Mandatory data breach reporting has been in place in Canada now for almost a year. During that time, over 400 breaches impacting almost two of every three Canadians have been reported to the Office of the Privacy Commissioner, with victims suffering a range of ills from financial crime to violence.

In light of this staggering failure of governments and companies to protect information entrusted to them, it’s now more important than ever that Canadians recognize the risks they face in sharing their personal identifying information (PII) with third parties and be deliberate when choosing with whom to share their PII.

Has your identity been breached?
All clear.
We didn't catch any suspicious activity under this email address.
Suspicious activity detected!
We've detected 5 instances of suspicious activity with this email address.

... analysing data ...

analysing data

1 in 3 Canadians have fallen victim to financial fraud.
Find out if your email address is putting you at risk.

There is an error with the email address provided. Please confirm your email address and try again.

A critical first step in exercising prudence over information sharing is to understand the risk/reward ratio at play. Put simply, each time we as consumers or citizens are asked to share our PII, we should understand the value we receive for doing so and we should be able to measure that value against the potential ills that could befall us should the information be “breached”, or shared with others without our consent.

In certain instances, the risk/reward ratio will clearly favour information sharing. For example, if I am undergoing medical care for a life threatening illness and am asked by my medical team to to share my Date of Birth and Social Insurance Number with my hospital so it may create a secure online account to which critical information concerning my ongoing care will be uploaded and shared with me in real time, I should feel confident that the opportunity to expedite and enhance my medical care far outweighs the potential risks involved should the hospital’s information systems be breached (and there are real risks, such as loss of privacy, damage to reputation, and even financial loss via identity theft).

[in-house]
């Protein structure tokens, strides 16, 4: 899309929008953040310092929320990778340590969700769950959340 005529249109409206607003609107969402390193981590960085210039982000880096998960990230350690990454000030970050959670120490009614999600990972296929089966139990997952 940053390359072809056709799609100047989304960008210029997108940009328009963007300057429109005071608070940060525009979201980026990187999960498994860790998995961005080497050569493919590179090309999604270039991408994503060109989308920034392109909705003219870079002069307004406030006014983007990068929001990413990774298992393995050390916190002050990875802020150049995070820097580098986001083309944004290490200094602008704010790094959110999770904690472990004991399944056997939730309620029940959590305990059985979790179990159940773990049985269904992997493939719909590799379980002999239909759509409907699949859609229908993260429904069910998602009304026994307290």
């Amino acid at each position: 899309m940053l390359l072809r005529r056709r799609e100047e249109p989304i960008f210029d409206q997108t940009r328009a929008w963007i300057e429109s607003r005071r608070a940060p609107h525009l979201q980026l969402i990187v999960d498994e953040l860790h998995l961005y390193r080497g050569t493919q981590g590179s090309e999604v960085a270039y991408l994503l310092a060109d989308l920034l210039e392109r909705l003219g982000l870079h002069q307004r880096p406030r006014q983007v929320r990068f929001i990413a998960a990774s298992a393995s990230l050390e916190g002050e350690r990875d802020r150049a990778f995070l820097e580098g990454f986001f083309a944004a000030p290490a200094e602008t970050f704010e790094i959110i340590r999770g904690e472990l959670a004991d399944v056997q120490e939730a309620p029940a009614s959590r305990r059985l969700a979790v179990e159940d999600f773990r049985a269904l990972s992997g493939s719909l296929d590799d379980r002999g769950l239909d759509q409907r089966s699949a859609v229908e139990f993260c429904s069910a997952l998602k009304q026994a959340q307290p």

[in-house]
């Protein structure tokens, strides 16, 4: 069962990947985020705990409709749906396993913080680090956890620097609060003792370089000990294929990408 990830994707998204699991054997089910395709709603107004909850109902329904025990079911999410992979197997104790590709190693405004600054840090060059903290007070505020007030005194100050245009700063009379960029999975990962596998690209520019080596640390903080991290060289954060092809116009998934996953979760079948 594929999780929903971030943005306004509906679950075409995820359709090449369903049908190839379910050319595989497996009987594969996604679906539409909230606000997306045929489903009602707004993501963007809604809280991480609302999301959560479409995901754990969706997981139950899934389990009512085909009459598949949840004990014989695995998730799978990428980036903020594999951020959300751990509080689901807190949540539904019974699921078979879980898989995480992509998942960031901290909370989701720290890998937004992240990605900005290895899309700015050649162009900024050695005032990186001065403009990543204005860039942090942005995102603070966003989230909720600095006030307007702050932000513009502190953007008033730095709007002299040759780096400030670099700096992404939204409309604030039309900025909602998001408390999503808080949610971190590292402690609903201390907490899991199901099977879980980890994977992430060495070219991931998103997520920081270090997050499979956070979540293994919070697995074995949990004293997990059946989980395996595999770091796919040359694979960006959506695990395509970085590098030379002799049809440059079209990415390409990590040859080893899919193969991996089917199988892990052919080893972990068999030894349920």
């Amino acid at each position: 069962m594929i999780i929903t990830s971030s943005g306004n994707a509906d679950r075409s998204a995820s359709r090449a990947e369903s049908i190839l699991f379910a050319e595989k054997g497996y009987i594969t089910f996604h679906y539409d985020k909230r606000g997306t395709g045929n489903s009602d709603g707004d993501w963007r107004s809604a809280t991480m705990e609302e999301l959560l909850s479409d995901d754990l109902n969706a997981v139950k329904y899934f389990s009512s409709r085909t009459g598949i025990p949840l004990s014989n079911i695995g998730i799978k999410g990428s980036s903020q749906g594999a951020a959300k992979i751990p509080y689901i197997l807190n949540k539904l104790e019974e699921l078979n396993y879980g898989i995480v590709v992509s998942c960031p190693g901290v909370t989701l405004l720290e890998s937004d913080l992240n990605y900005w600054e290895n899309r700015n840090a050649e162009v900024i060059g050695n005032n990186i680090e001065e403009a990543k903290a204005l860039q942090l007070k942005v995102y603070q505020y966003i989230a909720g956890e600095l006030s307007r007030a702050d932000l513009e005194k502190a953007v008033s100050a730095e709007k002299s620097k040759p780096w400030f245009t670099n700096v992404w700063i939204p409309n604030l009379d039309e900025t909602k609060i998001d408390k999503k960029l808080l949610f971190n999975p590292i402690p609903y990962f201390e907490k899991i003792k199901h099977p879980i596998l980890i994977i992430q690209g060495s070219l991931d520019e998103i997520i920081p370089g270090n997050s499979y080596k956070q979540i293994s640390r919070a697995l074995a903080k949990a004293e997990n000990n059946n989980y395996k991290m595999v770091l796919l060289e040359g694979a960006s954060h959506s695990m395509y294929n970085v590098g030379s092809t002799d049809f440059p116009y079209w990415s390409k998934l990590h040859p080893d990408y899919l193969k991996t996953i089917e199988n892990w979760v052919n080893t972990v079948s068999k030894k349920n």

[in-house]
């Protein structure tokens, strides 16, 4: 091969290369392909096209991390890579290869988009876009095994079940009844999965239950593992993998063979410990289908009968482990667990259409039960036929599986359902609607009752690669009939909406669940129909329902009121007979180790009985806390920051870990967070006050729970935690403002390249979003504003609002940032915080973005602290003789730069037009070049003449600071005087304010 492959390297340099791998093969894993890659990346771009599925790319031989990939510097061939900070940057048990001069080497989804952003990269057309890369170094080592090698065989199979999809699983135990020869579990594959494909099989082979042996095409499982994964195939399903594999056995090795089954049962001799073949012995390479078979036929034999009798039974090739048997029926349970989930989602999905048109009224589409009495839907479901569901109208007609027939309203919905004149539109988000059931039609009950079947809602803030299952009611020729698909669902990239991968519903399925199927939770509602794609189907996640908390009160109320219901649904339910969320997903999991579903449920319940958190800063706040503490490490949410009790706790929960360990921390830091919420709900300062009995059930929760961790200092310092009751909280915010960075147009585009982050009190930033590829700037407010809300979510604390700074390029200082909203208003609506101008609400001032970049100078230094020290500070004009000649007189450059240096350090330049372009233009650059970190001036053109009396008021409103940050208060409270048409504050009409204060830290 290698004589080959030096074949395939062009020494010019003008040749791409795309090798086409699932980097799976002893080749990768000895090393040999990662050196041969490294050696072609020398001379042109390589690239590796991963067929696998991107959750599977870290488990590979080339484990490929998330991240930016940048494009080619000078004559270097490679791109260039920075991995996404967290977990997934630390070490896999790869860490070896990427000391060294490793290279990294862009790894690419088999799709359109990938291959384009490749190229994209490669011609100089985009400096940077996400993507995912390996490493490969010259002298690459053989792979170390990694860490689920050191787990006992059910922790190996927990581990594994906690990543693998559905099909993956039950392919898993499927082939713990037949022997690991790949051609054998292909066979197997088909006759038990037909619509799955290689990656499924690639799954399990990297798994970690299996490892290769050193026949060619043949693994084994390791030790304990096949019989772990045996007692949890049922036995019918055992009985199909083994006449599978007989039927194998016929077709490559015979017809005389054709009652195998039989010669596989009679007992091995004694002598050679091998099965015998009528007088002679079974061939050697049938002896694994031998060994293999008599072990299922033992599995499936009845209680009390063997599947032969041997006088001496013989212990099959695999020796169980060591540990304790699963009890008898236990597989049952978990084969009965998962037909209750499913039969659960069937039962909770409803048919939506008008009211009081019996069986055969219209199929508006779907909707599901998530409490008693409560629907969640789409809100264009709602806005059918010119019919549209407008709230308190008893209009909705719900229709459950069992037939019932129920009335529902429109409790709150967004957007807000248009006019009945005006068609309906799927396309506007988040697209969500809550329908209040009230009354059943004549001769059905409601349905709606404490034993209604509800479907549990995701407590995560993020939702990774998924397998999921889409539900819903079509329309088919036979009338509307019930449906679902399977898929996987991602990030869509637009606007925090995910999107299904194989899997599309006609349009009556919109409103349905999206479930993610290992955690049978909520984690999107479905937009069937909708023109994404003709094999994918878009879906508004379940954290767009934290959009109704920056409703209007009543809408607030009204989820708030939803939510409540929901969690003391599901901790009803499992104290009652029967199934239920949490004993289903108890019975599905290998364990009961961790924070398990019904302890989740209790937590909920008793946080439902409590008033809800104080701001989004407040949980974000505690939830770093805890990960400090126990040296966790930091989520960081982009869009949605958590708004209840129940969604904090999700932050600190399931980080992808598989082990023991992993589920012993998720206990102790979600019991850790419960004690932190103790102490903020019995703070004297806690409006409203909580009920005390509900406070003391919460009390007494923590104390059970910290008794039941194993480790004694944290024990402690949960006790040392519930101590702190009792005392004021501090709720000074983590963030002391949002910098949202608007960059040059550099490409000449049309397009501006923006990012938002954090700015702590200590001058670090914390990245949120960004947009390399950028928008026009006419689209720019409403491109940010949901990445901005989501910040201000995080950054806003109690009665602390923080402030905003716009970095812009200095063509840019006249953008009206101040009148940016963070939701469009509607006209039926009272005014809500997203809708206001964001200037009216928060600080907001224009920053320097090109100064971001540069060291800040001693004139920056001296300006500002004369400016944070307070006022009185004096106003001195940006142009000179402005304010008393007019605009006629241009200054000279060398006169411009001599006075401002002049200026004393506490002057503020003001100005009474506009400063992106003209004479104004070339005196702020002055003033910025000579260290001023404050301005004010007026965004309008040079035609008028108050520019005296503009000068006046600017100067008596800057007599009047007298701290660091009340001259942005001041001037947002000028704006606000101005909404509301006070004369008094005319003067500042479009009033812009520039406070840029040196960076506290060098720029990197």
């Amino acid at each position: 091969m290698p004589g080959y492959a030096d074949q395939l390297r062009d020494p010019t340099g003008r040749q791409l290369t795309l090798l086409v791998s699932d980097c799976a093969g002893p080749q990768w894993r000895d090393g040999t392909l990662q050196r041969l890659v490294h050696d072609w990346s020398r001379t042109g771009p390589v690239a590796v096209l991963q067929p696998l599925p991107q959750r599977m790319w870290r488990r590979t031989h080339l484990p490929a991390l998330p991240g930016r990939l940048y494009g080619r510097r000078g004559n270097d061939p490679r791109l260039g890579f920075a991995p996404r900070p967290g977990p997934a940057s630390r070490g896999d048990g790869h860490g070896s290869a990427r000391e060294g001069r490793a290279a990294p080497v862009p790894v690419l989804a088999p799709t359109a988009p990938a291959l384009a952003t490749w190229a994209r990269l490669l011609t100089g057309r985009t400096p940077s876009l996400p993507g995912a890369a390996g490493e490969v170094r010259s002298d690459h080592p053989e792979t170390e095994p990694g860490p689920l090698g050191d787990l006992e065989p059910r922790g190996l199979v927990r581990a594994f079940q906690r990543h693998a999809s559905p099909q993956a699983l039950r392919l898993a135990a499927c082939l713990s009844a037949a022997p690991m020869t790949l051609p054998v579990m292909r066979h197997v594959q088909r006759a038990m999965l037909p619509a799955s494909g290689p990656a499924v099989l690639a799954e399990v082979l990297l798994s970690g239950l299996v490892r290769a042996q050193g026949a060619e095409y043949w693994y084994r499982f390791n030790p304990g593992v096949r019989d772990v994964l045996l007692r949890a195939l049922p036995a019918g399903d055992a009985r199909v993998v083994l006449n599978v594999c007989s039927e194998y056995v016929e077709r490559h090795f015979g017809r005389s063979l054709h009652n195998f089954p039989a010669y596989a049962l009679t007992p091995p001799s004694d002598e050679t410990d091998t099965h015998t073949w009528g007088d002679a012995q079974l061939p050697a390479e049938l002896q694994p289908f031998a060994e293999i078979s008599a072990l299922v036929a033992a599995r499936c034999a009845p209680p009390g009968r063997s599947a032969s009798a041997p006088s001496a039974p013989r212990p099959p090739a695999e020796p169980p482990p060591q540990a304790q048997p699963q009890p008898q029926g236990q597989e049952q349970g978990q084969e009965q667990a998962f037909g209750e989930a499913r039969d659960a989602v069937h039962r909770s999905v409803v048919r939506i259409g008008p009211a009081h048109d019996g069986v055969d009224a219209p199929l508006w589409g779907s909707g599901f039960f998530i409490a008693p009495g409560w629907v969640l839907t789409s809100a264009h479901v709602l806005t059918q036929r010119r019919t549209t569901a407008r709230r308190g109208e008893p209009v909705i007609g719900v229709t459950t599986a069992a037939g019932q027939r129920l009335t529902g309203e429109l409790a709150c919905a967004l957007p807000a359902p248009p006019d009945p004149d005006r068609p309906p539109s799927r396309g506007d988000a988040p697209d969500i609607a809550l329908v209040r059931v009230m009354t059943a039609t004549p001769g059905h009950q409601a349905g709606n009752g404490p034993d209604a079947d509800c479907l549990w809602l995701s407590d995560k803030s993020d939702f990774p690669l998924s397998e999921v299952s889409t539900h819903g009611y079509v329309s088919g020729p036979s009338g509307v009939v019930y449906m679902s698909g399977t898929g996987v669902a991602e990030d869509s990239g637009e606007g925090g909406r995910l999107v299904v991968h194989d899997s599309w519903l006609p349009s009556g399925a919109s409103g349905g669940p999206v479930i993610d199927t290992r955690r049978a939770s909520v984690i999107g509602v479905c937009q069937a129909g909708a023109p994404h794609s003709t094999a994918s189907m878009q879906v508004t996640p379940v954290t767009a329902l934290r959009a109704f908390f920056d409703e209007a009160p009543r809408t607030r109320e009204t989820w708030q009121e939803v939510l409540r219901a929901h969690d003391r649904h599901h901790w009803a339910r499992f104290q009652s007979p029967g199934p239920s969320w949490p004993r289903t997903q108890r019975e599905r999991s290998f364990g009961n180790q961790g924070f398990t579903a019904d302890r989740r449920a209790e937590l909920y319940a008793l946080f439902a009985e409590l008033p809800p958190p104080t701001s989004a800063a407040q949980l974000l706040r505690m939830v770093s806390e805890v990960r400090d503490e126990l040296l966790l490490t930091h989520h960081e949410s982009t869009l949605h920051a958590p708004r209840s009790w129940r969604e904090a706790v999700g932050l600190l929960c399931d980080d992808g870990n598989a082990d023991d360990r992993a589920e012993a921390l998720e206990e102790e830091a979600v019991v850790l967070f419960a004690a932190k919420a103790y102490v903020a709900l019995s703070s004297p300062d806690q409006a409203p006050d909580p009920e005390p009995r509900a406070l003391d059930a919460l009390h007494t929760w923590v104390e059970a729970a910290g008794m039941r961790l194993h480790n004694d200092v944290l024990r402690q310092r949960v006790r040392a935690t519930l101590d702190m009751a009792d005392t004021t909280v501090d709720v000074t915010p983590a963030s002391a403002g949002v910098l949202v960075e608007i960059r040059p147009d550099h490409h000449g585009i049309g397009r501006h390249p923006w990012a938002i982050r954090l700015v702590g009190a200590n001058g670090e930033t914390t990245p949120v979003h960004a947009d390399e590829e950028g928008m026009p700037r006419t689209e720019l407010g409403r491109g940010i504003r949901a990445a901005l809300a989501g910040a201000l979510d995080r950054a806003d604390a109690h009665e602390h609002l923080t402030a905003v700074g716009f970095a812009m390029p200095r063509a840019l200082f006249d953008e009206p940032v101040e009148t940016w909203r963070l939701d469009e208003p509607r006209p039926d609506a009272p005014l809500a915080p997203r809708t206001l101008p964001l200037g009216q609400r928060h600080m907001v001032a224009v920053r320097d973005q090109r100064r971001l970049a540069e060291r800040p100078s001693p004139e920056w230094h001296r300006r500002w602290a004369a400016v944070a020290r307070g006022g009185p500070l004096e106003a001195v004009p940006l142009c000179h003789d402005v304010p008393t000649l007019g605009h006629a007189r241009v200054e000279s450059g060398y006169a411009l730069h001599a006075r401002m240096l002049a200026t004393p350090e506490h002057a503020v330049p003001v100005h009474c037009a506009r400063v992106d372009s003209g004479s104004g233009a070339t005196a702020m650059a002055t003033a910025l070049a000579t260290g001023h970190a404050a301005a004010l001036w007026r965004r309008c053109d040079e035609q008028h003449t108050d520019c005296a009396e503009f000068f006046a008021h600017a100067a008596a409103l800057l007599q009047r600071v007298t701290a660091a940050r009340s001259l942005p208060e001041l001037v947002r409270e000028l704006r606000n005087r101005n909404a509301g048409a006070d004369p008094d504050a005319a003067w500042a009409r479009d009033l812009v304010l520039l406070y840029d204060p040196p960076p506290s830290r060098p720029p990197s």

On the other hand, if a commercial company requests I share with them several pieces of my PII, particularly when only one piece will do, I should immediately question both the necessity and potential ulterior motives of the request. For example, I decide to join a new gym and am asked by the gym fill out a form asking for my Date of Birth, Driver’s License, two Email Addresses, Home Address, Health Card Number, etc.  Rather than obediently fill out the form, I should ask myself why the gym would need all that information and whether they’re being able to easily find me to let me know I forgot my sneakers is worth the risk that all of that data might be compromised in a breach and made available for all to see online. Clearly, the risk/reward ratio in this instance doesn’t favour sharing the requested information.

Over 400 breaches in less than a year is a stark reminder that there’s a market for our personal information, and the onus is on us to be vigilant in protecting it. At Identity First, we don’t store your personal data, but we help keep Canadians safe online by monitoring the deep/dark web for instances of their compromised personal data, and informing them know in real time when it appears.